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Risk factors associated with postpartum depression in the Saudi population

Authors Alharbi A, Abdulghani H

Received 14 November 2013

Accepted for publication 9 January 2014

Published 17 February 2014 Volume 2014:10 Pages 311—316

DOI https://doi.org/10.2147/NDT.S57556

Checked for plagiarism Yes

Review by Single-blind

Peer reviewer comments 5


Abeer A Alharbi,1 Hamza Mohammad Abdulghani2

1Department of Family and Community Medicine, 2Department of Medical Education, College of Medicine, King Saud University, Riyadh, Saudi Arabia

Introduction: Postpartum depression (PPD) is one of the major psychological disorders worldwide that affects both mother and child. The aim of this study was to correlate the risk of PPD with obstetric and demographic variables in Saudi females.
Materials and methods: Data were collected by interviewing females 8–12 weeks postpartum. PPD symptoms were defined as present when subjects had an Edinburgh Postnatal Depression Scale score of 10 or higher. Variables included in this study were age, education, occupation, parity, baby's sex, pregnancy period, delivery type, hemoglobin level, anemia, and iron pills taken during pregnancy.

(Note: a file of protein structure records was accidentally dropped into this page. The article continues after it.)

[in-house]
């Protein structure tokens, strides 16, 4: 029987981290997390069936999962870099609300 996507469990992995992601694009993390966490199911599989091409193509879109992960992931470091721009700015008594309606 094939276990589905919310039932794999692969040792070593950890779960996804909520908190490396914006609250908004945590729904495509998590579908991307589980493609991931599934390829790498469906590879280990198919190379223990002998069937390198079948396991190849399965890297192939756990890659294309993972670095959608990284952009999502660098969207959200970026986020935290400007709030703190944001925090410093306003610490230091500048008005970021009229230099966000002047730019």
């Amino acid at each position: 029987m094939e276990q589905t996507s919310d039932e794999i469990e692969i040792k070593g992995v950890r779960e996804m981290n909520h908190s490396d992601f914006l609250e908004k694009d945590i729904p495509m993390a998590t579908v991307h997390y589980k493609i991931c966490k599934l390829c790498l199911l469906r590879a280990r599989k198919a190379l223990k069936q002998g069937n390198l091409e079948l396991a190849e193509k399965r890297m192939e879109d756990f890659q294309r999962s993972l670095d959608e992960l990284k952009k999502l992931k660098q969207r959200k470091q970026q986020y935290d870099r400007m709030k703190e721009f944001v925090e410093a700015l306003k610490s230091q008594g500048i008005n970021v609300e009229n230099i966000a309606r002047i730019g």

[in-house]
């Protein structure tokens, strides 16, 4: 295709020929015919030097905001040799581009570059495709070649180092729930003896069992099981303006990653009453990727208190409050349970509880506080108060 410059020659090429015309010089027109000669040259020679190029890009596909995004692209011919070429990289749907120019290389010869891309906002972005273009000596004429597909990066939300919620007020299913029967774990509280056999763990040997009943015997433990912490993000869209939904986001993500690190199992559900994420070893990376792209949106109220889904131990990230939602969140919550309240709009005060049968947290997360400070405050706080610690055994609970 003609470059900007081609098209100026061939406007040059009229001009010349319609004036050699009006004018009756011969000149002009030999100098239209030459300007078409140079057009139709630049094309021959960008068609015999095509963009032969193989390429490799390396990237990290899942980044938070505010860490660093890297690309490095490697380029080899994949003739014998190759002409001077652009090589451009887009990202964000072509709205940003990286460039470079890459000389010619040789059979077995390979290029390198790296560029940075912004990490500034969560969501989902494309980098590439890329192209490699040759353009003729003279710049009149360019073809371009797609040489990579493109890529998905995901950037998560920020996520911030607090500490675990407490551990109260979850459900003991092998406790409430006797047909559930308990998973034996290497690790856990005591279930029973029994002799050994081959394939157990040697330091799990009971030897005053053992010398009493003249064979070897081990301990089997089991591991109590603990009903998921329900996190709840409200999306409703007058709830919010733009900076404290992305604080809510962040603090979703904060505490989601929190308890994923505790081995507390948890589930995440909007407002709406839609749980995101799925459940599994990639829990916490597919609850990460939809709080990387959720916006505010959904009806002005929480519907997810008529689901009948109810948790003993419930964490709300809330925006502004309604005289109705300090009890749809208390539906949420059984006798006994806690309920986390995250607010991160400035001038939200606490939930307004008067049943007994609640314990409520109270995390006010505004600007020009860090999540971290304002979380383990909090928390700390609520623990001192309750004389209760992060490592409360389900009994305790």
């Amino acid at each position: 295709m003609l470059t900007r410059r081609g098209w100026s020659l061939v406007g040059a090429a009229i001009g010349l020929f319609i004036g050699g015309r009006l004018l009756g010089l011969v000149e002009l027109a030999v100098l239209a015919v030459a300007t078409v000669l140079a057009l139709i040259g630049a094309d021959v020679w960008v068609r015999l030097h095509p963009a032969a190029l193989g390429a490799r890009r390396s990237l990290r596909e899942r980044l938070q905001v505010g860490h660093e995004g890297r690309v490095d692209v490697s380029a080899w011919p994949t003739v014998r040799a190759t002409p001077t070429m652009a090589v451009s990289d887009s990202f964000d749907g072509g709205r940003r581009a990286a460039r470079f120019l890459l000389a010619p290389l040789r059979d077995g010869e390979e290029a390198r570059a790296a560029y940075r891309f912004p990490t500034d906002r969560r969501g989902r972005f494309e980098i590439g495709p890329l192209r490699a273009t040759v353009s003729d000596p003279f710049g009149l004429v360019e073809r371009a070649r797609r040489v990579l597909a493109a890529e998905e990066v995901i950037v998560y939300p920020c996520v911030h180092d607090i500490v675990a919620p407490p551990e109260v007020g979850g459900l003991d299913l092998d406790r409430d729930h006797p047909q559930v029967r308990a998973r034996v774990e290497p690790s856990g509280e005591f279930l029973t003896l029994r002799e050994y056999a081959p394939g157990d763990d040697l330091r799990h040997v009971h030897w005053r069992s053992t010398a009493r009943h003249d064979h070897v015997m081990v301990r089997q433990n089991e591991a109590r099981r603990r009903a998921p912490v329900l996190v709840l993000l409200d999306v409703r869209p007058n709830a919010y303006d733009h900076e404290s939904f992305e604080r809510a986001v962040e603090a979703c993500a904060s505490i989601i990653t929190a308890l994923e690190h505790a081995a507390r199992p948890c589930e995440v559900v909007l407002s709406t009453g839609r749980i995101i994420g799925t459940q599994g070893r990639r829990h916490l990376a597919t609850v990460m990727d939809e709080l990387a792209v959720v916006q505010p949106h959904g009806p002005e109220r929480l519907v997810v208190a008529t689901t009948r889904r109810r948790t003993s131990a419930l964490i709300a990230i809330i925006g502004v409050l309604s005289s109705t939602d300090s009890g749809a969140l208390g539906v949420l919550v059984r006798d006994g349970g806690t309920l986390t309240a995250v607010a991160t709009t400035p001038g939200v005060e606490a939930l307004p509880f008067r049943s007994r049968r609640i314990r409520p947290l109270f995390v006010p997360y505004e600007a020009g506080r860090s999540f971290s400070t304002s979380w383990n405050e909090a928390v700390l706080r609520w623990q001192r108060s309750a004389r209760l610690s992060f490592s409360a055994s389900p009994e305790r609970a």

Results: Of the 352 postpartum females, the prevalence of PPD symptom risk was 117 (33.2%). Among the PPD symptomatic females, 66 (39.8%) had low hemoglobin levels, and 45 (40.5%) females were anemic during pregnancy (P≤0.05). These results suggest that early postpartum anemia, indicated by low hemoglobin level, is a significant risk factor for PPD (adjusted odds ratio 1.70, 95% confidence interval 1.05–2.74; P=0.03). Other variables, including age, parity, education, occupation, and delivery type, were not significantly correlated (P=0.15–0.95), but marginally indicative of the risk of depressive symptoms.
Conclusion: Low hemoglobin level and anemia during pregnancy were risk factors for PPD in Saudi females. Many other factors may be considered risk factors, such as age, occupation, and parity. Anemic women need more attention and to be checked regarding their PPD, and treated if necessary.

Keywords: postpartum depression, hemoglobin level, anemia, EPDS

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